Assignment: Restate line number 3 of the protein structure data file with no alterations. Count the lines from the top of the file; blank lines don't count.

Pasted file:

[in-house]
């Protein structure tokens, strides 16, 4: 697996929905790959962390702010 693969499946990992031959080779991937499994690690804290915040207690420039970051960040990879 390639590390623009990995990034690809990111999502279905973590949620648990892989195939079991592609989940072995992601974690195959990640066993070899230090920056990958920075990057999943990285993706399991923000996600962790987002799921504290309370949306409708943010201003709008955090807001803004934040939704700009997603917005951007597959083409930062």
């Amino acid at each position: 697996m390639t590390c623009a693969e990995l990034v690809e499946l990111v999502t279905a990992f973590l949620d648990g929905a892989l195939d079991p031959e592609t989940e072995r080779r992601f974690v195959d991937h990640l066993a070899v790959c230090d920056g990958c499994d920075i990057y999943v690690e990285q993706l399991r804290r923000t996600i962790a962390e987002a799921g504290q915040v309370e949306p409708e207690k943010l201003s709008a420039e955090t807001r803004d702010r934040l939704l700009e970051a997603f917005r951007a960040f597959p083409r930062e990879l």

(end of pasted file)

């Amino acid at each position: 697996m390639t590390c623009a693969e990995l990034v690809e499946l990111v999502t279905a990992f973590l949620d648990g929905a892989l195939d079991p031959e592609t989940e072995r080779r992601f974690v195959d991937h990640l066993a070899v790959c230090d920056g990958c499994d920075i990057y999943v690690e990285q993706l399991r804290r923000t996600i962790a962390e987002a799921g504290q915040v309370e949306p409708e207690k943010l201003s709008a420039e955090t807001r803004d702010r934040l939704l700009e970051a997603f917005r951007a960040f597959p083409r930062e990879l």